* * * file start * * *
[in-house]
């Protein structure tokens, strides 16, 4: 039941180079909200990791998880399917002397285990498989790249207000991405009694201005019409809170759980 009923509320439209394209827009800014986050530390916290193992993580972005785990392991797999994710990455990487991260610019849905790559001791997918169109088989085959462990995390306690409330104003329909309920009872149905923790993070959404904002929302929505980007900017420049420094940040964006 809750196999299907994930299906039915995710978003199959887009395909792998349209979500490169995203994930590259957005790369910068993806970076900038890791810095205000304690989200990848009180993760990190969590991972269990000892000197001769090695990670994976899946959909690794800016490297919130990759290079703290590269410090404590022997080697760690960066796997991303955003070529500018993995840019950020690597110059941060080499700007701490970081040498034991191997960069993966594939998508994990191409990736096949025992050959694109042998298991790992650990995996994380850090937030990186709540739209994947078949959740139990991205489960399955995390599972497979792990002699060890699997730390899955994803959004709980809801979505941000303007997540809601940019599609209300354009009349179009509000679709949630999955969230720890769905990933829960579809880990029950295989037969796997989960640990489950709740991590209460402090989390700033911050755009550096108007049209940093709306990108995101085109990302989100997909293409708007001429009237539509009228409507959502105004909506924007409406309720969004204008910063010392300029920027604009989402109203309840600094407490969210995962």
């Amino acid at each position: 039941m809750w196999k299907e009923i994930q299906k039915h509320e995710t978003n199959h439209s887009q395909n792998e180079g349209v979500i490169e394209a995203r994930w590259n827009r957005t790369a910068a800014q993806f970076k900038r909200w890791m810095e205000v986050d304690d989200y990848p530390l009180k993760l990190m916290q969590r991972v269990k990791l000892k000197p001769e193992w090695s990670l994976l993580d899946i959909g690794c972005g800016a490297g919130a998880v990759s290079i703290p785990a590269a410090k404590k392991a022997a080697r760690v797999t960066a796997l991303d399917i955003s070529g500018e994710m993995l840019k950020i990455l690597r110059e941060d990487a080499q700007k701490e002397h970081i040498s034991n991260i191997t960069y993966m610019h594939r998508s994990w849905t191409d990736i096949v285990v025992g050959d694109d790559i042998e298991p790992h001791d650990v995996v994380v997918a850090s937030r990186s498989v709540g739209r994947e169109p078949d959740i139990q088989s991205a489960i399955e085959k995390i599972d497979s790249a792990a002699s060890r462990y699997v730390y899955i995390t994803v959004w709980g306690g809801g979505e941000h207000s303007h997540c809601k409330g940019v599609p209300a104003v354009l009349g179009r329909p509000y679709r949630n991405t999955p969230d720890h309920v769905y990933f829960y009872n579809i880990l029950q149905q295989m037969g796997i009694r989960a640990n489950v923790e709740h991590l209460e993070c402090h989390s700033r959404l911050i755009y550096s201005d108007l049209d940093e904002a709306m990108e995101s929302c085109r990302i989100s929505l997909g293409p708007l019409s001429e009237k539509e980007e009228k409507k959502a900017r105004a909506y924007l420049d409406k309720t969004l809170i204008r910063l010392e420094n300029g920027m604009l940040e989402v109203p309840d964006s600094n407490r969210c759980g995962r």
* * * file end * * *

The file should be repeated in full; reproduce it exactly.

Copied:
[in-house]
């Protein structure tokens, strides 16, 4: 039941180079909200990791998880399917002397285990498989790249207000991405009694201005019409809170759980 009923509320439209394209827009800014986050530390916290193992993580972005785990392991797999994710990455990487991260610019849905790559001791997918169109088989085959462990995390306690409330104003329909309920009872149905923790993070959404904002929302929505980007900017420049420094940040964006 809750196999299907994930299906039915995710978003199959887009395909792998349209979500490169995203994930590259957005790369910068993806970076900038890791810095205000304690989200990848009180993760990190969590991972269990000892000197001769090695990670994976899946959909690794800016490297919130990759290079703290590269410090404590022997080697760690960066796997991303955003070529500018993995840019950020690597110059941060080499700007701490970081040498034991191997960069993966594939998508994990191409990736096949025992050959694109042998298991790992650990995996994380850090937030990186709540739209994947078949959740139990991205489960399955995390599972497979792990002699060890699997730390899955994803959004709980809801979505941000303007997540809601940019599609209300354009009349179009509000679709949630999955969230720890769905990933829960579809880990029950295989037969796997989960640990489950709740991590209460402090989390700033911050755009550096108007049209940093709306990108995101085109990302989100997909293409708007001429009237539509009228409507959502105004909506924007409406309720969004204008910063010392300029920027604009989402109203309840600094407490969210995962």
């Amino acid at each position: 039941m809750w196999k299907e009923i994930q299906k039915h509320e995710t978003n199959h439209s887009q395909n792998e180079g349209v979500i490169e394209a995203r994930w590259n827009r957005t790369a910068a800014q993806f970076k900038r909200w890791m810095e205000v986050d304690d989200y990848p530390l009180k993760l990190m916290q969590r991972v269990k990791l000892k000197p001769e193992w090695s990670l994976l993580d899946i959909g690794c972005g800016a490297g919130a998880v990759s290079i703290p785990a590269a410090k404590k392991a022997a080697r760690v797999t960066a796997l991303d399917i955003s070529g500018e994710m993995l840019k950020i990455l690597r110059e941060d990487a080499q700007k701490e002397h970081i040498s034991n991260i191997t960069y993966m610019h594939r998508s994990w849905t191409d990736i096949v285990v025992g050959d694109d790559i042998e298991p790992h001791d650990v995996v994380v997918a850090s937030r990186s498989v709540g739209r994947e169109p078949d959740i139990q088989s991205a489960i399955e085959k995390i599972d497979s790249a792990a002699s060890r462990y699997v730390y899955i995390t994803v959004w709980g306690g809801g979505e941000h207000s303007h997540c809601k409330g940019v599609p209300a104003v354009l009349g179009r329909p509000y679709r949630n991405t999955p969230d720890h309920v769905y990933f829960y009872n579809i880990l029950q149905q295989m037969g796997i009694r989960a640990n489950v923790e709740h991590l209460e993070c402090h989390s700033r959404l911050i755009y550096s201005d108007l049209d940093e904002a709306m990108e995101s929302c085109r990302i989100s929505l997909g293409p708007l019409s001429e009237k539509e980007e009228k409507k959502a900017r105004a909506y924007l420049d409406k309720t969004l809170i204008r910063l010392e420094n300029g920027m604009l940040e989402v109203p309840d964006s600094n407490r969210c759980g995962r």